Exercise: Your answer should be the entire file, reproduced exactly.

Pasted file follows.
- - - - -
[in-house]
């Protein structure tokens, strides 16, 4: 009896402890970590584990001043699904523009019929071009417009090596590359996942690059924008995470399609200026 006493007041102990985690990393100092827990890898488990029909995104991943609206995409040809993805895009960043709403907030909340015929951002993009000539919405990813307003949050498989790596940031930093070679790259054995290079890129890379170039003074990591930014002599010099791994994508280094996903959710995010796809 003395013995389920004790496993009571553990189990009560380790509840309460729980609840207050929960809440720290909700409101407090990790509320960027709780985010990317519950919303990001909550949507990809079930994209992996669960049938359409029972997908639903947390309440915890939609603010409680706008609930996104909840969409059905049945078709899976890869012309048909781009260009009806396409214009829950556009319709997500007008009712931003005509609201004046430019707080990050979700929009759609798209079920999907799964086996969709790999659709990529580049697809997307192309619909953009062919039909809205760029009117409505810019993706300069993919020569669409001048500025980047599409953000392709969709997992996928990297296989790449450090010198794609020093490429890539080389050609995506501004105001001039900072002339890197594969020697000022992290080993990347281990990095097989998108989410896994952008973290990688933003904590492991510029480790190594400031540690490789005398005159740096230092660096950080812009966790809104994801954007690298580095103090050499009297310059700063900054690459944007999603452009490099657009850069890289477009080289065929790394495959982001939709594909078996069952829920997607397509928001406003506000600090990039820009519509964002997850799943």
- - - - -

[in-house]
């Protein structure tokens, strides 16, 4: 009896402890970590584990001043699904523009019929071009417009090596590359996942690059924008995470399609200026 006493007041102990985690990393100092827990890898488990029909995104991943609206995409040809993805895009960043709403907030909340015929951002993009000539919405990813307003949050498989790596940031930093070679790259054995290079890129890379170039003074990591930014002599010099791994994508280094996903959710995010796809 003395013995389920004790496993009571553990189990009560380790509840309460729980609840207050929960809440720290909700409101407090990790509320960027709780985010990317519950919303990001909550949507990809079930994209992996669960049938359409029972997908639903947390309440915890939609603010409680706008609930996104909840969409059905049945078709899976890869012309048909781009260009009806396409214009829950556009319709997500007008009712931003005509609201004046430019707080990050979700929009759609798209079920999907799964086996969709790999659709990529580049697809997307192309619909953009062919039909809205760029009117409505810019993706300069993919020569669409001048500025980047599409953000392709969709997992996928990297296989790449450090010198794609020093490429890539080389050609995506501004105001001039900072002339890197594969020697000022992290080993990347281990990095097989998108989410896994952008973290990688933003904590492991510029480790190594400031540690490789005398005159740096230092660096950080812009966790809104994801954007690298580095103090050499009297310059700063900054690459944007999603452009490099657009850069890289477009080289065929790394495959982001939709594909078996069952829920997607397509928001406003506000600090990039820009519509964002997850799943």